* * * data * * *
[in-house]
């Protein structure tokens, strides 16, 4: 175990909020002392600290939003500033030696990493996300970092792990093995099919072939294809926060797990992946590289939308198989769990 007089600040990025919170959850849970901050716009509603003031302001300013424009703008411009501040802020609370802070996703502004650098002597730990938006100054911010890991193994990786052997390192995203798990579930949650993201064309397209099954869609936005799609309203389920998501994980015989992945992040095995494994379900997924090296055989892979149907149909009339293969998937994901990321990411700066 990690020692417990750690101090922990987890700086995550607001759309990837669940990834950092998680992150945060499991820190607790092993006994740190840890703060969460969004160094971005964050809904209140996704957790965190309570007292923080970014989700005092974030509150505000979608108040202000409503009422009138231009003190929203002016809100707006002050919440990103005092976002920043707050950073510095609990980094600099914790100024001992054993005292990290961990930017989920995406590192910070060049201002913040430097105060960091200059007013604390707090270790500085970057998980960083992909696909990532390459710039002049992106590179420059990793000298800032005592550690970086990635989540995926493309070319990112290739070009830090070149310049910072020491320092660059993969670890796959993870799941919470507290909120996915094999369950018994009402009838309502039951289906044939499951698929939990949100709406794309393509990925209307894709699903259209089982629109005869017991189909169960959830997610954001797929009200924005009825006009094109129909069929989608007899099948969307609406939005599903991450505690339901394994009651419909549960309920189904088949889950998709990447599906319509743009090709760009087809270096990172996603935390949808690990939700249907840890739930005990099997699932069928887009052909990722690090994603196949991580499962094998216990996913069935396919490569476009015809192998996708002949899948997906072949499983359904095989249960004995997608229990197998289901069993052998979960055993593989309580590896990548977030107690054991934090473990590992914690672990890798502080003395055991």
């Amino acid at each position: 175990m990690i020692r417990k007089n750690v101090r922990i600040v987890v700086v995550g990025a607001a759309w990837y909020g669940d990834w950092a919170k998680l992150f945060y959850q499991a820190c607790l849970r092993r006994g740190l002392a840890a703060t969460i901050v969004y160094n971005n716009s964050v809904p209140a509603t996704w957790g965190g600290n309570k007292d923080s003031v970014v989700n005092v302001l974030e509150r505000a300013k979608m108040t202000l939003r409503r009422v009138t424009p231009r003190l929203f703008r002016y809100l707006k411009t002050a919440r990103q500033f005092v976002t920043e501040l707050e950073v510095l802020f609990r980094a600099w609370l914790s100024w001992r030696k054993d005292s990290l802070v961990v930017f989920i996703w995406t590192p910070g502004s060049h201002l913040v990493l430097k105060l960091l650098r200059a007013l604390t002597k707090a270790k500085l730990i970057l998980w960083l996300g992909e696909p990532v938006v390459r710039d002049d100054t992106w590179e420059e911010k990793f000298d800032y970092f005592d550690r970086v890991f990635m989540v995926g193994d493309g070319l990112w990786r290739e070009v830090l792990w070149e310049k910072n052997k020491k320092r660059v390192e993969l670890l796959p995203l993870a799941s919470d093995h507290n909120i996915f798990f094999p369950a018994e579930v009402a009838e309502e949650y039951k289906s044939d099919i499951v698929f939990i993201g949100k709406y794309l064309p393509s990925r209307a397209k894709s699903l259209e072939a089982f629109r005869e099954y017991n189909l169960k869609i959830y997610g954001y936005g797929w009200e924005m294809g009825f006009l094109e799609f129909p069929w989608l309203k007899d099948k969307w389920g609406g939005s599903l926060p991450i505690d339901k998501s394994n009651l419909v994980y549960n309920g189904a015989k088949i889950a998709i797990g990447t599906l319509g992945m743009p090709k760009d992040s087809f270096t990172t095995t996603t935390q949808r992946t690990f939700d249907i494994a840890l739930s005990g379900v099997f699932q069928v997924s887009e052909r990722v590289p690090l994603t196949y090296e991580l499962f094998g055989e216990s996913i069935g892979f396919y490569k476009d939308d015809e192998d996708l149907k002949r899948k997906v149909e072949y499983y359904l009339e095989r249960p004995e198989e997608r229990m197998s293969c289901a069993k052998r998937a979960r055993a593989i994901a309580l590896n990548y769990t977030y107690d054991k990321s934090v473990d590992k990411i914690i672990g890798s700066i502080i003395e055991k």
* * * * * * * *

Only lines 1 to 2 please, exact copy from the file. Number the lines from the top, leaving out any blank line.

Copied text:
[in-house]
């Protein structure tokens, strides 16, 4: 175990909020002392600290939003500033030696990493996300970092792990093995099919072939294809926060797990992946590289939308198989769990 007089600040990025919170959850849970901050716009509603003031302001300013424009703008411009501040802020609370802070996703502004650098002597730990938006100054911010890991193994990786052997390192995203798990579930949650993201064309397209099954869609936005799609309203389920998501994980015989992945992040095995494994379900997924090296055989892979149907149909009339293969998937994901990321990411700066 990690020692417990750690101090922990987890700086995550607001759309990837669940990834950092998680992150945060499991820190607790092993006994740190840890703060969460969004160094971005964050809904209140996704957790965190309570007292923080970014989700005092974030509150505000979608108040202000409503009422009138231009003190929203002016809100707006002050919440990103005092976002920043707050950073510095609990980094600099914790100024001992054993005292990290961990930017989920995406590192910070060049201002913040430097105060960091200059007013604390707090270790500085970057998980960083992909696909990532390459710039002049992106590179420059990793000298800032005592550690970086990635989540995926493309070319990112290739070009830090070149310049910072020491320092660059993969670890796959993870799941919470507290909120996915094999369950018994009402009838309502039951289906044939499951698929939990949100709406794309393509990925209307894709699903259209089982629109005869017991189909169960959830997610954001797929009200924005009825006009094109129909069929989608007899099948969307609406939005599903991450505690339901394994009651419909549960309920189904088949889950998709990447599906319509743009090709760009087809270096990172996603935390949808690990939700249907840890739930005990099997699932069928887009052909990722690090994603196949991580499962094998216990996913069935396919490569476009015809192998996708002949899948997906072949499983359904095989249960004995997608229990197998289901069993052998979960055993593989309580590896990548977030107690054991934090473990590992914690672990890798502080003395055991």